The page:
Teaching 101 tells us one of the most effective ways to learn is by doing. Meeting planners also learn by watching others doing. That is why, in this time of repackaging grand destination programs to fit onto confined computer screens, a great way to avoid mistakes is to study how our peers are shape-shifting to meet COVID-era standards.

Smart Meetings asked three meeting planners about their pivot to virtual events and the strategies and tools they used to keep everyone tuned in. Here are their lessons learned.

A Job for a Professional

Some 250 leaders from the enterprise data protection company Veritas Technologies come together once a year from all over the globe to coalesce around a shared plan for the upcoming 12 months. The 2020 Sales Leadership Summit was planned for April 15-17 at Encore Boston Harbor Resort. “That was obviously not possible,” said Jenn Artura, head of global events, incentives and strategic programs for the company. It also wasn’t possible to postpone for six months because the sales team needed the tools to continue working.

That left Artura no choice but to reinvent her plan. “Actually, we pivoted twice,” she said in a breathless phone call after the event concluded. The first shift was to be a hybrid meeting where only the speakers gathered in the company’s Santa Clara headquarters. Then California shut down offices, so she transformed it again less than four weeks before the event.

The biggest challenge? Keeping the energy at an appropriate level. “This is normally an energetic, fun event,” she said. “We needed to keep the energy, but we had to change the tone in light of what was going on in the world. We had to rewrap it.”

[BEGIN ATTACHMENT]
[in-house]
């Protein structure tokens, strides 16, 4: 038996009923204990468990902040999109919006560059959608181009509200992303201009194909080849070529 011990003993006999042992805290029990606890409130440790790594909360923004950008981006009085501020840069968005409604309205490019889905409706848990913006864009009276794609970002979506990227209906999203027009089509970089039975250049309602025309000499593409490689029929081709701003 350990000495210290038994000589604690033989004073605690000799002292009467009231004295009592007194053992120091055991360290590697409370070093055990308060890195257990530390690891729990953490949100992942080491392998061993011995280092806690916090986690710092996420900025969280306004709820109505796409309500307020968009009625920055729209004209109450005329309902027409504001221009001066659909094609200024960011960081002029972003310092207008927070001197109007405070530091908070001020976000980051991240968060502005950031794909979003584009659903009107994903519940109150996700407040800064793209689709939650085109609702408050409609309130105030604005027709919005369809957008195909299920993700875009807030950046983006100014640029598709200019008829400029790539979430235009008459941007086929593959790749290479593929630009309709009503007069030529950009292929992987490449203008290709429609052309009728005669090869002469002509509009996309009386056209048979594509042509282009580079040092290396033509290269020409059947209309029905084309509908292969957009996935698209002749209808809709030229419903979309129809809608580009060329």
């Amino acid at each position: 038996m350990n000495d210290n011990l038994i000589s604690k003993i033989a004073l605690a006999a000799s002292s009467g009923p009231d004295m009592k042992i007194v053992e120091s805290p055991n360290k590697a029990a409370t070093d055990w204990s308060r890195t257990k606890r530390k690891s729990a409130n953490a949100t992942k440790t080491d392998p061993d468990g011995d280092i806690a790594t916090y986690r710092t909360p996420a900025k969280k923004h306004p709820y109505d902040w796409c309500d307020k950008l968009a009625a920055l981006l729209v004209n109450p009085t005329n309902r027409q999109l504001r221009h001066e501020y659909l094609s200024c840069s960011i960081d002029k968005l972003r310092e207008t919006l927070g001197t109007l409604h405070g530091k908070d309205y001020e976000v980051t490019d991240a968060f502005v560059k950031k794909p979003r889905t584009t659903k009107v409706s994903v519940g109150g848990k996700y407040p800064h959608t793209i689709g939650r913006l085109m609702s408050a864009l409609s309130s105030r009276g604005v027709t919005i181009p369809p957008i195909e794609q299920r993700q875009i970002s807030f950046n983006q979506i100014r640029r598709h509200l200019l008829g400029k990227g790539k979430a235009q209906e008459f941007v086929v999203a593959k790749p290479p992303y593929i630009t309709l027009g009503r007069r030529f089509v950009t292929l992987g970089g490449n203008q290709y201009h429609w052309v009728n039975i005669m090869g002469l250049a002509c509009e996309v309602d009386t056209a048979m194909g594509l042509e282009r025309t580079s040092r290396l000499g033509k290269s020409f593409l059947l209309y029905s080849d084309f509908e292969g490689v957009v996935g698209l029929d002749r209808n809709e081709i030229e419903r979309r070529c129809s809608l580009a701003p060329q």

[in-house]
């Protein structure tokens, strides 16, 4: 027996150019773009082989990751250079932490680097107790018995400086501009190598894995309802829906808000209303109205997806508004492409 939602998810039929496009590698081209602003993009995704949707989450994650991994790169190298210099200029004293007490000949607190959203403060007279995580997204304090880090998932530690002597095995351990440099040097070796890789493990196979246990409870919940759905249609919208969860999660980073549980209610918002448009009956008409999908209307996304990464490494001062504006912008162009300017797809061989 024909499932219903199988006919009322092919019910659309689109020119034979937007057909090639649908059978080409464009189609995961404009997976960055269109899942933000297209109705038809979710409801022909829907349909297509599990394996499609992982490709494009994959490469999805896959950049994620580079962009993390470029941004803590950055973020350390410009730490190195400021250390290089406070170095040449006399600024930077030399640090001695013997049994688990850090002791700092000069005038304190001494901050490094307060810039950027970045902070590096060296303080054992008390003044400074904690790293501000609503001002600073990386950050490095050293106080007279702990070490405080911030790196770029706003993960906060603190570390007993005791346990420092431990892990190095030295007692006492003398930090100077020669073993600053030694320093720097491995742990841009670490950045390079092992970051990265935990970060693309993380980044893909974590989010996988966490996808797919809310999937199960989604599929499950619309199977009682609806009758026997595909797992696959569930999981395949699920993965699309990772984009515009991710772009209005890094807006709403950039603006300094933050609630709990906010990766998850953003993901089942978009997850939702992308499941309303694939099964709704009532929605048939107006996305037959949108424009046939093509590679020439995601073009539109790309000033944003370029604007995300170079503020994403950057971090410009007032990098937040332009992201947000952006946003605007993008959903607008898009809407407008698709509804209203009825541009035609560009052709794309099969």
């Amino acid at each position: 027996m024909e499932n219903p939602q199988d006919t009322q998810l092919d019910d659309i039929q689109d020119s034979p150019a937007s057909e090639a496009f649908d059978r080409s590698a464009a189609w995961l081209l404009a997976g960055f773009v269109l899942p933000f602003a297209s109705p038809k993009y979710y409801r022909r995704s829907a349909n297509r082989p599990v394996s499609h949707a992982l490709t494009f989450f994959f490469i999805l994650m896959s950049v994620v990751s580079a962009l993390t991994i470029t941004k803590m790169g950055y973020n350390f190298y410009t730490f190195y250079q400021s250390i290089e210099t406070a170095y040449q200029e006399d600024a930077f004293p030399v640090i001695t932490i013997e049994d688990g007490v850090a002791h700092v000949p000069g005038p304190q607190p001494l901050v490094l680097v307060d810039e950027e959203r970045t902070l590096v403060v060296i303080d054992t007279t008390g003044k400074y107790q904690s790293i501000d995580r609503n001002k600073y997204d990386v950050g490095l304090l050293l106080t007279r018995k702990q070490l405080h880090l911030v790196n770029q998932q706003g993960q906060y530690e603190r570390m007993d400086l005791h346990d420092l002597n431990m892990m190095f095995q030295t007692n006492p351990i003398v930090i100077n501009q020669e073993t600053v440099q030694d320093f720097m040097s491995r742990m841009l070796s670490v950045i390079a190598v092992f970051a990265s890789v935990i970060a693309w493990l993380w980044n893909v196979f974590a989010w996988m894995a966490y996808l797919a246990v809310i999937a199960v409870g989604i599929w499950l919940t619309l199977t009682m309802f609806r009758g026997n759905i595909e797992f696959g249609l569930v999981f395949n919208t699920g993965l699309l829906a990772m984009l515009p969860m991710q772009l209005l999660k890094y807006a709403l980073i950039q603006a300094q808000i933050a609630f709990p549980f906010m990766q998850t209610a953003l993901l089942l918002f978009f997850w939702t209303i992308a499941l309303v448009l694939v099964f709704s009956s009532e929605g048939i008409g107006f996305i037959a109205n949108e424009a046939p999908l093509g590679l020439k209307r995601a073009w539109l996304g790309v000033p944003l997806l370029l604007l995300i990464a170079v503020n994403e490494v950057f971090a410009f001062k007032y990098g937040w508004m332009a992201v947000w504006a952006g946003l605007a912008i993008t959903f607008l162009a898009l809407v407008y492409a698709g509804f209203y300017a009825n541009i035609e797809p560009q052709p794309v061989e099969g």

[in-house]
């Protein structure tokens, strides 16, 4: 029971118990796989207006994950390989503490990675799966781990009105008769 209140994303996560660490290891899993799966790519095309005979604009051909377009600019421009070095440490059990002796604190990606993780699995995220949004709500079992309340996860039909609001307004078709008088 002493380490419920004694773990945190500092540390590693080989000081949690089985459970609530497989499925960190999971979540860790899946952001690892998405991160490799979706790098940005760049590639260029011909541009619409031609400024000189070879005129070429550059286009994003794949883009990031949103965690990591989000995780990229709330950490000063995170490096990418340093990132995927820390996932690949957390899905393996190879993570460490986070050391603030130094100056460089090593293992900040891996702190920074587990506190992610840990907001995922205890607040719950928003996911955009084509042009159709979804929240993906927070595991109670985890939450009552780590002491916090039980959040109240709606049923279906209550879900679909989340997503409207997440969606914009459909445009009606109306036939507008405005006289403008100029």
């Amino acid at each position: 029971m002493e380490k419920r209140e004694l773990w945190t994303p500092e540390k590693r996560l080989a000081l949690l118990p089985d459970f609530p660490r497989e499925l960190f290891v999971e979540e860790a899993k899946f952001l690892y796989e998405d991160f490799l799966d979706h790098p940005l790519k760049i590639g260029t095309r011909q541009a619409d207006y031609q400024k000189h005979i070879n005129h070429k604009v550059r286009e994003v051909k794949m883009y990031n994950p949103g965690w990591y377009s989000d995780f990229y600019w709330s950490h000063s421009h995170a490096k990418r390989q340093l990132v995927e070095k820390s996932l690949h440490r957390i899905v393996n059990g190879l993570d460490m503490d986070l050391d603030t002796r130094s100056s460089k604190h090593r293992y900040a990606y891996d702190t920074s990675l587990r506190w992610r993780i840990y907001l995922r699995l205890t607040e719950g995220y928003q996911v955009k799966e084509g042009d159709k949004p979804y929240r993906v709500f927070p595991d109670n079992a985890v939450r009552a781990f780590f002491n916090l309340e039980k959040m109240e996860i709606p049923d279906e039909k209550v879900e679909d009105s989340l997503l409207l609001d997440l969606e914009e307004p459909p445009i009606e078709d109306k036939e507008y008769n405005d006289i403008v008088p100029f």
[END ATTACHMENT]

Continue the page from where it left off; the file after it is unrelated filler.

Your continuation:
The team came up with the theme “Together We Will Win” to express unity, community and being transparent. That was a big departure from “We Are Crushing It,” the original messaging.

The format of the virtual event also needed to reflect that human connection. Gone was the long keynote in favor of 20-minute, TED-style presentations. Without a stage, lighting and applause, the team had to consider how long people would want to stare at a laptop. After many demos, they chose Intrado as the platform and engaged the audience with Q&A sessions, comment feeds and an emcee with plenty of sound effects.

She spread the 1.5-day agenda over three mornings with different sub-themes each day. Presentations were live to make them feel more immediate and intimate. But she also planned quirky, unexpected moments, including a prerecorded deejay during the 25-minute breaks that led to lots of people posting videos of their entire family dancing.

Giving back is a company tradition that makes people feel connected and eager to help. The company selected three nonprofit organizations and primed the pump with a $2,500 donation and a match. In the end, more than $55,000 was raised for COVID-19 relief.

Lesson Learned: Hire a producer. “I woke up in the middle of the night and realized we needed a producer, so I got a professional,” she said with a laugh. “My advice: Don’t do this alone.”

It worked. Eighty-five percent of participants ranked the shorter keynotes excellent and said they kept them engaged. And 94 percent gave thumbs up to the visual elements. Most important, they said they had clear direction and what they needed to move ahead for the year.

“I feel like hybrid may be part of the structure of events after this,” Artura concluded.

Challenge of Living Up to Reputation

When the stated purpose of your event is “digital transformation,” a switch to virtual can’t be done tentatively. Software company PTC’s annual LiveWorx was planned for the second week of June at Boston Convention & Exhibit Center. It was being designed to top last year’s event, which shut down a whole block and brought in cast members from Game of Thrones to interact with VIPs. This year, tickets were going for $1,000 each, and country star Keith Urban was scheduled to thrill the crowd. Then COVID-19 showed up.

In mid-March, the team made the decision to go virtual.

“This is all an experiment. We are flying the plane and building it at the same time,” said Sarah North, LiveWorx senior event operations and logistics project manager.